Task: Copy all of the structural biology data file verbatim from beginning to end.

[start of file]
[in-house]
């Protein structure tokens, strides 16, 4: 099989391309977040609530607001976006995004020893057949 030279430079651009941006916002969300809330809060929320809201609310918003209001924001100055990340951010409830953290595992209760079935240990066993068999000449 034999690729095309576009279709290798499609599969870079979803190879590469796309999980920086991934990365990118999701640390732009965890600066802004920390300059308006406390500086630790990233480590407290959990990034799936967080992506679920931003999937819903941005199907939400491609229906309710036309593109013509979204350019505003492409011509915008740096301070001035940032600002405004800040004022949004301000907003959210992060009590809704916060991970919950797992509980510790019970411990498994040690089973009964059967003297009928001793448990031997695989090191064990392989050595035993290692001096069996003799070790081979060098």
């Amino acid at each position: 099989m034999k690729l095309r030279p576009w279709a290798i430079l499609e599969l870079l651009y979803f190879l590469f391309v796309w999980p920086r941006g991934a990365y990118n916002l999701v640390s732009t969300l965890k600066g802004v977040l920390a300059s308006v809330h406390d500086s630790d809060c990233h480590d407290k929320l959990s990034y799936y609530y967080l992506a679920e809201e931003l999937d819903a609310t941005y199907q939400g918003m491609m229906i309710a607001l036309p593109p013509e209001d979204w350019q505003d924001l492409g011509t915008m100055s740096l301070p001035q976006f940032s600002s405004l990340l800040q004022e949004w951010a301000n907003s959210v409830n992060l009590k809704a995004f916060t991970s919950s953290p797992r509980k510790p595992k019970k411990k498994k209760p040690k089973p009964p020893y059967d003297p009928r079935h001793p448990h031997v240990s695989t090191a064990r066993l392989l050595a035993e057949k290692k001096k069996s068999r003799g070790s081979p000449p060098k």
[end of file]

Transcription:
[in-house]
């Protein structure tokens, strides 16, 4: 099989391309977040609530607001976006995004020893057949 030279430079651009941006916002969300809330809060929320809201609310918003209001924001100055990340951010409830953290595992209760079935240990066993068999000449 034999690729095309576009279709290798499609599969870079979803190879590469796309999980920086991934990365990118999701640390732009965890600066802004920390300059308006406390500086630790990233480590407290959990990034799936967080992506679920931003999937819903941005199907939400491609229906309710036309593109013509979204350019505003492409011509915008740096301070001035940032600002405004800040004022949004301000907003959210992060009590809704916060991970919950797992509980510790019970411990498994040690089973009964059967003297009928001793448990031997695989090191064990392989050595035993290692001096069996003799070790081979060098």
């Amino acid at each position: 099989m034999k690729l095309r030279p576009w279709a290798i430079l499609e599969l870079l651009y979803f190879l590469f391309v796309w999980p920086r941006g991934a990365y990118n916002l999701v640390s732009t969300l965890k600066g802004v977040l920390a300059s308006v809330h406390d500086s630790d809060c990233h480590d407290k929320l959990s990034y799936y609530y967080l992506a679920e809201e931003l999937d819903a609310t941005y199907q939400g918003m491609m229906i309710a607001l036309p593109p013509e209001d979204w350019q505003d924001l492409g011509t915008m100055s740096l301070p001035q976006f940032s600002s405004l990340l800040q004022e949004w951010a301000n907003s959210v409830n992060l009590k809704a995004f916060t991970s919950s953290p797992r509980k510790p595992k019970k411990k498994k209760p040690k089973p009964p020893y059967d003297p009928r079935h001793p448990h031997v240990s695989t090191a064990r066993l392989l050595a035993e057949k290692k001096k069996s068999r003799g070790s081979p000449p060098k």